Agreed that the router business is the one gem this company has - profitable, growing, taking market share. However, its value is not being realized by shareholders because it is tied up in a company that is losing money and burning cash. It just feeds someone else's losses. So, if no one wants to pay its worth as part of a purchase of the complete company, it should be spun off, as recommended by Sanford Bernstein, where it will most likely trade at a price significantly higher than the price of ALU's stock today.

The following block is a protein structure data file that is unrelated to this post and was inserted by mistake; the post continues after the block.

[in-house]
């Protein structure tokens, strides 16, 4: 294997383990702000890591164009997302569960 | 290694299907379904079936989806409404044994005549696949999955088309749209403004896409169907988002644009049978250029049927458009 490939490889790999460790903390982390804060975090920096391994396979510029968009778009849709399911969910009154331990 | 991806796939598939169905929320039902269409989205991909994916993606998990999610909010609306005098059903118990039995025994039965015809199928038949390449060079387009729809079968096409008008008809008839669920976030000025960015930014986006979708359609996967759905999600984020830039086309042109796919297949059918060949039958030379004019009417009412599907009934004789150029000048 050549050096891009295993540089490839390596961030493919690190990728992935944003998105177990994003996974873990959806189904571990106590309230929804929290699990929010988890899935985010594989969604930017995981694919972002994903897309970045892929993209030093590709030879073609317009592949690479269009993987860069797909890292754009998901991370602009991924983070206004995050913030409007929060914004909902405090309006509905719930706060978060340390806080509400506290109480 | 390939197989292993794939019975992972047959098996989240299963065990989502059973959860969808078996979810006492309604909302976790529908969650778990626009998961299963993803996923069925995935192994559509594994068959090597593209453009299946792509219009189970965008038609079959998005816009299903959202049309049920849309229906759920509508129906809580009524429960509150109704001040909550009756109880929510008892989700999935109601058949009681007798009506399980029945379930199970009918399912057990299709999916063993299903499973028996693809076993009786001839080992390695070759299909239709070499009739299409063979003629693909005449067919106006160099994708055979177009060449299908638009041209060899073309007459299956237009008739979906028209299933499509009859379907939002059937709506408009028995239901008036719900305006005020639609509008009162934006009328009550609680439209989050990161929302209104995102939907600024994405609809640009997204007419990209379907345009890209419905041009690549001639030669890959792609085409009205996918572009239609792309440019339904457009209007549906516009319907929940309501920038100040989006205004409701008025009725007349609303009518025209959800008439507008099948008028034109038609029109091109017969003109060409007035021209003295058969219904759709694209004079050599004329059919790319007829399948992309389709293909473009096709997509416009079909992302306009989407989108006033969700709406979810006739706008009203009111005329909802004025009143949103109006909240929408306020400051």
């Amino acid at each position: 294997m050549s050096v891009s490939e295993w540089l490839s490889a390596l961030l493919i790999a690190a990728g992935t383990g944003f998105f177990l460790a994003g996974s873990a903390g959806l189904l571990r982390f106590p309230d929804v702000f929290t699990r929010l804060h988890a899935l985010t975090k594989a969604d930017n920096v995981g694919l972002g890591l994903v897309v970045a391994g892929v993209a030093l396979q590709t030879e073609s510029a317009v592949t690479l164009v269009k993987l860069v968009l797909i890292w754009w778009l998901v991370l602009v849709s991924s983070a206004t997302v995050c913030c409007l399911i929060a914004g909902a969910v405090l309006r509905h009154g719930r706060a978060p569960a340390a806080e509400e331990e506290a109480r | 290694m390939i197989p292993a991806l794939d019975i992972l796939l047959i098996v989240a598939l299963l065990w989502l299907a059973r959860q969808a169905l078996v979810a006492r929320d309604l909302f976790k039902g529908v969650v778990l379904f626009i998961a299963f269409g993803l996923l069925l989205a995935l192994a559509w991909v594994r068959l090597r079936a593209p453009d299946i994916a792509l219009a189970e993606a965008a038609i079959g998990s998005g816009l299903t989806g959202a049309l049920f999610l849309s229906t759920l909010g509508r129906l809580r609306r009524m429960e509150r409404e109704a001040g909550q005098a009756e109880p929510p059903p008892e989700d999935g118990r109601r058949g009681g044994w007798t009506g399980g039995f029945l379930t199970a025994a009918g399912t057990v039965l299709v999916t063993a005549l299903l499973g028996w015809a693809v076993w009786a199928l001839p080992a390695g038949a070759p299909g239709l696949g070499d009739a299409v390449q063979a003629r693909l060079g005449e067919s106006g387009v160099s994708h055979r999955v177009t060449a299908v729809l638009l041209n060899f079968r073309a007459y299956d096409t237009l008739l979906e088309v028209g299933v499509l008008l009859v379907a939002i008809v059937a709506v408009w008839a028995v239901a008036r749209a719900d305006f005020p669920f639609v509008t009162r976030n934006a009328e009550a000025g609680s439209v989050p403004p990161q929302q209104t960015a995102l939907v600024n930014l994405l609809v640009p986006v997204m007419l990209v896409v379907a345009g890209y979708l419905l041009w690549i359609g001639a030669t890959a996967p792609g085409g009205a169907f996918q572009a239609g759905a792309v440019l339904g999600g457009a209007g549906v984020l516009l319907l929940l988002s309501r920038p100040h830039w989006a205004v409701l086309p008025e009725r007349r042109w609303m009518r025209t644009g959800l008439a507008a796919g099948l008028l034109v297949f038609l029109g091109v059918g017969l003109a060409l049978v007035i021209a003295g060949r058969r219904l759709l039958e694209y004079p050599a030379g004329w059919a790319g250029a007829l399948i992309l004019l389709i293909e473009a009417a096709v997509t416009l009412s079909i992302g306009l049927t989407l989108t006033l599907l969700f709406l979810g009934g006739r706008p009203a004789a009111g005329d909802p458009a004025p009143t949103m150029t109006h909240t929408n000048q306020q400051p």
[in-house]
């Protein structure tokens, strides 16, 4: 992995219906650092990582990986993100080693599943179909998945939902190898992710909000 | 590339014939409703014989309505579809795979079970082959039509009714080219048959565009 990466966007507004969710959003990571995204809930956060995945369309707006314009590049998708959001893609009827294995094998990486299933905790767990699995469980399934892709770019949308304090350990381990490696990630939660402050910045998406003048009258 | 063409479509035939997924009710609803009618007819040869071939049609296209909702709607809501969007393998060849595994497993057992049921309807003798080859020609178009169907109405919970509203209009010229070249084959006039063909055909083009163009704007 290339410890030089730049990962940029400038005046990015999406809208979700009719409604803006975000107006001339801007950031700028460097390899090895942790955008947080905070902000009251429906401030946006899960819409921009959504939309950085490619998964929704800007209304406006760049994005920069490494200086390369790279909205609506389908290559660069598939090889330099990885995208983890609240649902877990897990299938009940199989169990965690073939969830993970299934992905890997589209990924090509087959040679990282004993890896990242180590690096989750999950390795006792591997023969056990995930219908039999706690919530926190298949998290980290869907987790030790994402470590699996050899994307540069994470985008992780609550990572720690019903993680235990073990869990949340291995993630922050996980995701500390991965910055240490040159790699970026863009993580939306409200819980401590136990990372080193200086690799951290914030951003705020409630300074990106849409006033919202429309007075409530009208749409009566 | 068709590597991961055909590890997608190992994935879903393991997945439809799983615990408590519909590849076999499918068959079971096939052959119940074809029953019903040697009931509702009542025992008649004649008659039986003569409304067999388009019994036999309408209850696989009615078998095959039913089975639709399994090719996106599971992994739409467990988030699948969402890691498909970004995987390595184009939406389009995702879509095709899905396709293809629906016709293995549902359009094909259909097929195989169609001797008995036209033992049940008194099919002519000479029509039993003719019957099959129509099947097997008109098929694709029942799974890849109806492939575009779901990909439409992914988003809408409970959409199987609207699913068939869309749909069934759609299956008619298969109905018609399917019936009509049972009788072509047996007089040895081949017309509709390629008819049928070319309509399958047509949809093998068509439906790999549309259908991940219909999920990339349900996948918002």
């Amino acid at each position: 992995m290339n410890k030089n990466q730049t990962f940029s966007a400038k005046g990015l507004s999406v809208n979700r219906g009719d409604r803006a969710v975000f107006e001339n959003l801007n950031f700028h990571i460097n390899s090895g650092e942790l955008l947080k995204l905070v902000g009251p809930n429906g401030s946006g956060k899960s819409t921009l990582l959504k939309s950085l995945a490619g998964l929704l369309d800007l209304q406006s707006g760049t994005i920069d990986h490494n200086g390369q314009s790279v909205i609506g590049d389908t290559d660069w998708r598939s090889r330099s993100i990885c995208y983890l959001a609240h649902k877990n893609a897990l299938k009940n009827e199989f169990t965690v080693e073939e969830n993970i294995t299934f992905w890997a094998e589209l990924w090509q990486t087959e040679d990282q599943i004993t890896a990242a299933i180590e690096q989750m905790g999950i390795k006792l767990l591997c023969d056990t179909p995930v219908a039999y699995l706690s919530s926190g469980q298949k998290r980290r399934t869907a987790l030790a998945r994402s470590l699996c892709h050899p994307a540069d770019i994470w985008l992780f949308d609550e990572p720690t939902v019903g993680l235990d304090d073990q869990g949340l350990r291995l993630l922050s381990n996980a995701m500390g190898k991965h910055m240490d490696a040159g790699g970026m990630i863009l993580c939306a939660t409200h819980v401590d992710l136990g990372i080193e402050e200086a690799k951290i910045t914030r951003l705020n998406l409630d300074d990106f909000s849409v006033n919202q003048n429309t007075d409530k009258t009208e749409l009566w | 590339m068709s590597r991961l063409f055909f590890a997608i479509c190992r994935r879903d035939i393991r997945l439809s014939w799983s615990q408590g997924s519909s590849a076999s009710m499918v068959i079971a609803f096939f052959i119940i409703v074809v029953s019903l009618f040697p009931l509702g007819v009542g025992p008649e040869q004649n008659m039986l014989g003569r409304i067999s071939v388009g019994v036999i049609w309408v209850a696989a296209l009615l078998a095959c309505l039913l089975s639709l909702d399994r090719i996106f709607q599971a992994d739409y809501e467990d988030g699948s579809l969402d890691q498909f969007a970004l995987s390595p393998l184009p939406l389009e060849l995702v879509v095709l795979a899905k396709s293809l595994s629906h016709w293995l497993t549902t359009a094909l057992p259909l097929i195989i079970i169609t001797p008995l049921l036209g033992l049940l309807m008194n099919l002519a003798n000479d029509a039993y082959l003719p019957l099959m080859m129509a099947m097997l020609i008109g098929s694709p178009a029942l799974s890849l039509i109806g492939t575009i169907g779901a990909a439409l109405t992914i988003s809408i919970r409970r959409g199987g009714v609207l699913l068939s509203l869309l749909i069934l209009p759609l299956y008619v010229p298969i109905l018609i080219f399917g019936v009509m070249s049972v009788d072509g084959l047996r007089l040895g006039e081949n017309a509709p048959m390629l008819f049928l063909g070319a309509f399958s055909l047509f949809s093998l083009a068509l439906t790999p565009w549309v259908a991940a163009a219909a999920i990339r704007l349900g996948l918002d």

As for the Ford comparison, this is always possible. Things could fall neatly in line for ALU. However, there is also the GM scenario, where shareholders get nothing. So, while ALU may survive and one day thrive by itself, the risk of it falling is far too great to continue as it is. That is why a sale to a company with financial strength such that we know it will survive makes sense. An offer, in whole or in parts, of $3 I believe is conservative. So look at Nokia. May it survive and again one day prosper? It might. Then again, it might not. So if Nokia could be sold for 3x its current price or $8.40 would that be the right move for management to make on behalf of its shareholders? Of course it would be.